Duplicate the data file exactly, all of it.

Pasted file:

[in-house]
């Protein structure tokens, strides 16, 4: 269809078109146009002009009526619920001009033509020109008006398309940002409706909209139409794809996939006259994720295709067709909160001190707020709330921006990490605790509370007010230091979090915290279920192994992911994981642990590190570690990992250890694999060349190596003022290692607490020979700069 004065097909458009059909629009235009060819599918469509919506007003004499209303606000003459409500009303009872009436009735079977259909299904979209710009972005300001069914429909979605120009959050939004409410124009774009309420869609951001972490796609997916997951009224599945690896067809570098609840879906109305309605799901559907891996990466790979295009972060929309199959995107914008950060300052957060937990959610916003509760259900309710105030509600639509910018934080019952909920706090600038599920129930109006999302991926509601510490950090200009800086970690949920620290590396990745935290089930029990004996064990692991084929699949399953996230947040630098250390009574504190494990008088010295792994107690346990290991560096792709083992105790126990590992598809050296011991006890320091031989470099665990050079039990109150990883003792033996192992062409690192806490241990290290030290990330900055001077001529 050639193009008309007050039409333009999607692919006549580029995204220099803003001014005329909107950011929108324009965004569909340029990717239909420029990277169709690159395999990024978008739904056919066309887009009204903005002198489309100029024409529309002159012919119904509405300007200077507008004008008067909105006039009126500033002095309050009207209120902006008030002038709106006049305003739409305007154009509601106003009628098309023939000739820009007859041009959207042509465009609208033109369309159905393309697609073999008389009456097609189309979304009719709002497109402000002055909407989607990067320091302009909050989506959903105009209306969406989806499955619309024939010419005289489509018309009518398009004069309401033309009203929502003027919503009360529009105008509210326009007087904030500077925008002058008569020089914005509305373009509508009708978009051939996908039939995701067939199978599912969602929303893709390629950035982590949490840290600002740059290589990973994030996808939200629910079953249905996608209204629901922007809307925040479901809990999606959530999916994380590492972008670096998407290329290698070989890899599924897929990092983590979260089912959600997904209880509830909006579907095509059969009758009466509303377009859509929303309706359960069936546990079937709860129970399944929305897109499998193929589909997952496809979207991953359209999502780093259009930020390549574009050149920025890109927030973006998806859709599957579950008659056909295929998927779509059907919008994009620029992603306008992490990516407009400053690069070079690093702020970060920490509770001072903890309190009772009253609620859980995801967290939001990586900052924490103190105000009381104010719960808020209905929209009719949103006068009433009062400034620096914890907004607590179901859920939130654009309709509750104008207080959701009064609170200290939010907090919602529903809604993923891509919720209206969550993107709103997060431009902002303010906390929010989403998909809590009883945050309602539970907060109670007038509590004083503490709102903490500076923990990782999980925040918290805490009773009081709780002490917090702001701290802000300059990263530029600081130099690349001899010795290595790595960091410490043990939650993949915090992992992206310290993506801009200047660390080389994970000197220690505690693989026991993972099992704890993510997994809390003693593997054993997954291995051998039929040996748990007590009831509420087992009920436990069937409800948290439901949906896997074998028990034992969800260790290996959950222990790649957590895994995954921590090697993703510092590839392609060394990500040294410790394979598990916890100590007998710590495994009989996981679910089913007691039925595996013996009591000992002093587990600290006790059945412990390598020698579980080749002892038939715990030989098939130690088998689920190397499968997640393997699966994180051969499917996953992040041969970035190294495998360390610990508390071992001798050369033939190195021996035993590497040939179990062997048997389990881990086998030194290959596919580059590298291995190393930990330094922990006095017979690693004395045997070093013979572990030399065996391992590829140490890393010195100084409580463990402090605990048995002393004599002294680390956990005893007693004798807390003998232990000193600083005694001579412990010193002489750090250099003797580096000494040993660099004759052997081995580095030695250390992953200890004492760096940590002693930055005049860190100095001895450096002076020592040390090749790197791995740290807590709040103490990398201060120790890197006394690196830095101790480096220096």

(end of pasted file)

[in-house]
């Protein structure tokens, strides 16, 4: 269809078109146009002009009526619920001009033509020109008006398309940002409706909209139409794809996939006259994720295709067709909160001190707020709330921006990490605790509370007010230091979090915290279920192994992911994981642990590190570690990992250890694999060349190596003022290692607490020979700069 004065097909458009059909629009235009060819599918469509919506007003004499209303606000003459409500009303009872009436009735079977259909299904979209710009972005300001069914429909979605120009959050939004409410124009774009309420869609951001972490796609997916997951009224599945690896067809570098609840879906109305309605799901559907891996990466790979295009972060929309199959995107914008950060300052957060937990959610916003509760259900309710105030509600639509910018934080019952909920706090600038599920129930109006999302991926509601510490950090200009800086970690949920620290590396990745935290089930029990004996064990692991084929699949399953996230947040630098250390009574504190494990008088010295792994107690346990290991560096792709083992105790126990590992598809050296011991006890320091031989470099665990050079039990109150990883003792033996192992062409690192806490241990290290030290990330900055001077001529 050639193009008309007050039409333009999607692919006549580029995204220099803003001014005329909107950011929108324009965004569909340029990717239909420029990277169709690159395999990024978008739904056919066309887009009204903005002198489309100029024409529309002159012919119904509405300007200077507008004008008067909105006039009126500033002095309050009207209120902006008030002038709106006049305003739409305007154009509601106003009628098309023939000739820009007859041009959207042509465009609208033109369309159905393309697609073999008389009456097609189309979304009719709002497109402000002055909407989607990067320091302009909050989506959903105009209306969406989806499955619309024939010419005289489509018309009518398009004069309401033309009203929502003027919503009360529009105008509210326009007087904030500077925008002058008569020089914005509305373009509508009708978009051939996908039939995701067939199978599912969602929303893709390629950035982590949490840290600002740059290589990973994030996808939200629910079953249905996608209204629901922007809307925040479901809990999606959530999916994380590492972008670096998407290329290698070989890899599924897929990092983590979260089912959600997904209880509830909006579907095509059969009758009466509303377009859509929303309706359960069936546990079937709860129970399944929305897109499998193929589909997952496809979207991953359209999502780093259009930020390549574009050149920025890109927030973006998806859709599957579950008659056909295929998927779509059907919008994009620029992603306008992490990516407009400053690069070079690093702020970060920490509770001072903890309190009772009253609620859980995801967290939001990586900052924490103190105000009381104010719960808020209905929209009719949103006068009433009062400034620096914890907004607590179901859920939130654009309709509750104008207080959701009064609170200290939010907090919602529903809604993923891509919720209206969550993107709103997060431009902002303010906390929010989403998909809590009883945050309602539970907060109670007038509590004083503490709102903490500076923990990782999980925040918290805490009773009081709780002490917090702001701290802000300059990263530029600081130099690349001899010795290595790595960091410490043990939650993949915090992992992206310290993506801009200047660390080389994970000197220690505690693989026991993972099992704890993510997994809390003693593997054993997954291995051998039929040996748990007590009831509420087992009920436990069937409800948290439901949906896997074998028990034992969800260790290996959950222990790649957590895994995954921590090697993703510092590839392609060394990500040294410790394979598990916890100590007998710590495994009989996981679910089913007691039925595996013996009591000992002093587990600290006790059945412990390598020698579980080749002892038939715990030989098939130690088998689920190397499968997640393997699966994180051969499917996953992040041969970035190294495998360390610990508390071992001798050369033939190195021996035993590497040939179990062997048997389990881990086998030194290959596919580059590298291995190393930990330094922990006095017979690693004395045997070093013979572990030399065996391992590829140490890393010195100084409580463990402090605990048995002393004599002294680390956990005893007693004798807390003998232990000193600083005694001579412990010193002489750090250099003797580096000494040993660099004759052997081995580095030695250390992953200890004492760096940590002693930055005049860190100095001895450096002076020592040390090749790197791995740290807590709040103490990398201060120790890197006394690196830095101790480096220096």